Sure it comes with its share of difficulties. Who wants a 6:30 shower slot after late nights writing term papers on books you barely skimmed? But it comes with the territory. I like to think that it’s all a part of the memorable experience, and it definitely builds character. Somehow I managed to cram a shocking amount of memories into my four semesters here. Prayer nights after curfew, intramural victories, dorm bonfires, and my share of campus socials are what make the college experience exceptional.
And I don’t want to leave!
Selfishly, I want to stay here as long as possible and just be fed the truth of God’s Word and fellowship with others who love Him. Actually starting the ministry I came to prepare for? Now that’s seems scary.
My thoughts shift back to high school. I felt almost the exact same way. I didn’t want to leave my friends and familiar surroundings, yet God provided and proved that His plan was better than mine. How many times do I hear that message, and fail to remember when life gets scary? His plan is better than mine.
I don’t know how God wants me to serve Him when I leave here, but I can be assured that wherever He puts me, it’s going to be fantastic. So, bring on those last two years of school… I can’t wait to see what I get to do next.
April 12th, 2010 by Jamie Knowles
I was really inspired a week or so ago. The President for W.A.R. (Women At Risk International) spoke to the student body, and I was amazed by what I heard. I decided to get involved.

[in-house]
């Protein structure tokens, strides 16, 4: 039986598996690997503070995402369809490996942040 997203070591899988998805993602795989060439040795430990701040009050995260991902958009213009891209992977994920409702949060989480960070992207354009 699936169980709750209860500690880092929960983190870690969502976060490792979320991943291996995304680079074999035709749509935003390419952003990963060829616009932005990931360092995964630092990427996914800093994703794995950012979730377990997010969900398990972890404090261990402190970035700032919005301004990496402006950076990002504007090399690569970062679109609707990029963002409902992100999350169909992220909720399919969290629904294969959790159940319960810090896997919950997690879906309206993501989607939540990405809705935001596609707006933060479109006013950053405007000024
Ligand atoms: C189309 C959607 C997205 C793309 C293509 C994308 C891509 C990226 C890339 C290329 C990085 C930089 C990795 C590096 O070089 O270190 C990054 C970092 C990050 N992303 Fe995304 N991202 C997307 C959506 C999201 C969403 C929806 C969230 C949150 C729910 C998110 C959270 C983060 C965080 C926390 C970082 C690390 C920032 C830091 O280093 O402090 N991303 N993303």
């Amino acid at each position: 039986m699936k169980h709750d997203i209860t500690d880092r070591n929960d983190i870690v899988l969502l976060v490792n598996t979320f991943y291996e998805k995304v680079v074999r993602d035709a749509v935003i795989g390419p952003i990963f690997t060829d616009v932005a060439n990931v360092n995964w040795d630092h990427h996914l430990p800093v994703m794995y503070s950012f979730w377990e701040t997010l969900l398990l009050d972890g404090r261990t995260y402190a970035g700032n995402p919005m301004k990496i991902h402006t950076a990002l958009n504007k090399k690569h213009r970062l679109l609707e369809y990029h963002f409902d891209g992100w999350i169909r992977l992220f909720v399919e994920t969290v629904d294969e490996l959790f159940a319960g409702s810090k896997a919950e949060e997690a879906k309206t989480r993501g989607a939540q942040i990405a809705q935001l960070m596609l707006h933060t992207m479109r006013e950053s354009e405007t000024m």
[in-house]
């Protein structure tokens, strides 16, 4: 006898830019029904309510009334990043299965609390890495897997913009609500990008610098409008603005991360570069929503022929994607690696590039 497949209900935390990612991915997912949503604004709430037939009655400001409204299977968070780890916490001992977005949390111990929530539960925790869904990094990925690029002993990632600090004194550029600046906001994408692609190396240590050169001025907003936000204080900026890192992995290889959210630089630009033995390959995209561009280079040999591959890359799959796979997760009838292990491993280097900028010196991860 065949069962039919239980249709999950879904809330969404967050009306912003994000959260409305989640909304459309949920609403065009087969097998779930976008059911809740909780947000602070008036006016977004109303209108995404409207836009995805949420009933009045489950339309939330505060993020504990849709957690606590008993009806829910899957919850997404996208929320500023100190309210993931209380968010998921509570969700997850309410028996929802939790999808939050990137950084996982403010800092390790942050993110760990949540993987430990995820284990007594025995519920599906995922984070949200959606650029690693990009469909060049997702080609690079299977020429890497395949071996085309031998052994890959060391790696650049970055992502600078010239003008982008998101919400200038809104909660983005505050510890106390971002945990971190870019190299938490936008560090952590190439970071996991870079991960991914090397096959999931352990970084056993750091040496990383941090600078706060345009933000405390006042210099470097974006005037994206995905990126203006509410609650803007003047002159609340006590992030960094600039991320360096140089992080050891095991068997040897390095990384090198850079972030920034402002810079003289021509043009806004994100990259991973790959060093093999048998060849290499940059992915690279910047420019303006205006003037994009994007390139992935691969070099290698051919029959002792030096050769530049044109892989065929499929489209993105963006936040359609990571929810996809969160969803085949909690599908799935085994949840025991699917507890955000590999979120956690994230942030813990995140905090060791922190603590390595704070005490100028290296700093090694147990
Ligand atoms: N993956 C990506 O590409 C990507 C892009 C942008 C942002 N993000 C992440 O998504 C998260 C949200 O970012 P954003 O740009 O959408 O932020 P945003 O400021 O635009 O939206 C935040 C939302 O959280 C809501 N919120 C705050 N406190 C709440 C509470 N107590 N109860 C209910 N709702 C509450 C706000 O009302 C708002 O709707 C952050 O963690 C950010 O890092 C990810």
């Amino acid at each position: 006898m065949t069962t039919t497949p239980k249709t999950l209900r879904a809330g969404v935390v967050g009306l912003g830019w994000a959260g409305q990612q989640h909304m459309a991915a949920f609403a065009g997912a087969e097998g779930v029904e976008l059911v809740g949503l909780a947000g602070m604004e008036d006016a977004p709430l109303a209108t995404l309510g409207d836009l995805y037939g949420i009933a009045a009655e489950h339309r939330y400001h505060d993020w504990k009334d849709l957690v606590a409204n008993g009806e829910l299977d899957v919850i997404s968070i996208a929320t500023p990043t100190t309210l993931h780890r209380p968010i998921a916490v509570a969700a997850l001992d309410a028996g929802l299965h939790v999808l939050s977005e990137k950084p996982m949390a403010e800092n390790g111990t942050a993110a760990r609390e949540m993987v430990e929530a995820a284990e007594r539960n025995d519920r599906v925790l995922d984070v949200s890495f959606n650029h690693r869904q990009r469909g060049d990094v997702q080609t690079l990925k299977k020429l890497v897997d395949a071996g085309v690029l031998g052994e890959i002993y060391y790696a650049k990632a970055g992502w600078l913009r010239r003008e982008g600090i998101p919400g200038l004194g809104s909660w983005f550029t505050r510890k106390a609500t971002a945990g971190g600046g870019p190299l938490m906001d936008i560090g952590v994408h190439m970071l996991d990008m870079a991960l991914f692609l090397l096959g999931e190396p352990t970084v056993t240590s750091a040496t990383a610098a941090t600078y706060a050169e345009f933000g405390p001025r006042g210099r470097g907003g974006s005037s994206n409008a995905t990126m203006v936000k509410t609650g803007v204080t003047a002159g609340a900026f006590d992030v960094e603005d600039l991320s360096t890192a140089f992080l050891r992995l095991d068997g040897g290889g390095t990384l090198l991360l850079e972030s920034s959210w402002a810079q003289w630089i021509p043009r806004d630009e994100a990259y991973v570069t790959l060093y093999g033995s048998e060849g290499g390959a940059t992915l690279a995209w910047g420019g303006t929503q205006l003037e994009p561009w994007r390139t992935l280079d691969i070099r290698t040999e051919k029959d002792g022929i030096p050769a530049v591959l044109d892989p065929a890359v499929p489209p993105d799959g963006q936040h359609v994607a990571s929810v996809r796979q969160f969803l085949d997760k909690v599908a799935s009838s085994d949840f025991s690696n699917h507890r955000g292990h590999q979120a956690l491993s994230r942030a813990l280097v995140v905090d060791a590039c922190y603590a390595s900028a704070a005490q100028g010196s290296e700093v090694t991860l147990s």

Women At Risk is collecting banquet dresses to send overseas to give to the women over there. Therefore, I am going to collect as many banquet dresses as I can by August 20, 2010.
My goal is 50 banquet dresses and I have 3 already.
I am so excited about this. This is the first time since I have come to BBC where I felt like I needed to do something to help a ministry. I want to get involved in this ministry, and I hope you do to. This ministry is trying to save women who are being trafficked all over the world for money and sex. This Christian program is looking for people to help fight the crime of trafficking by getting involved.
If you wish to help, look on facebook for the group I will be starting to get the word out about the ministry. The group is called Dresses For War. I have no clue what picture I will have, but just look for my name. There you will find ways that you can help me reach my goal and more information on W.A.R. itself.
April 12th, 2010 by Karissa Craft
I would say death is one of the hardest things anyone will have to go through.
“Why does God let bad things happen in the world?” This is one of the most frequently asked questions when death is involved. According to explorefaith.com, one of the most important things we need to remember is “God allows ‘bad’ things to happen; God does not cause them to happen.”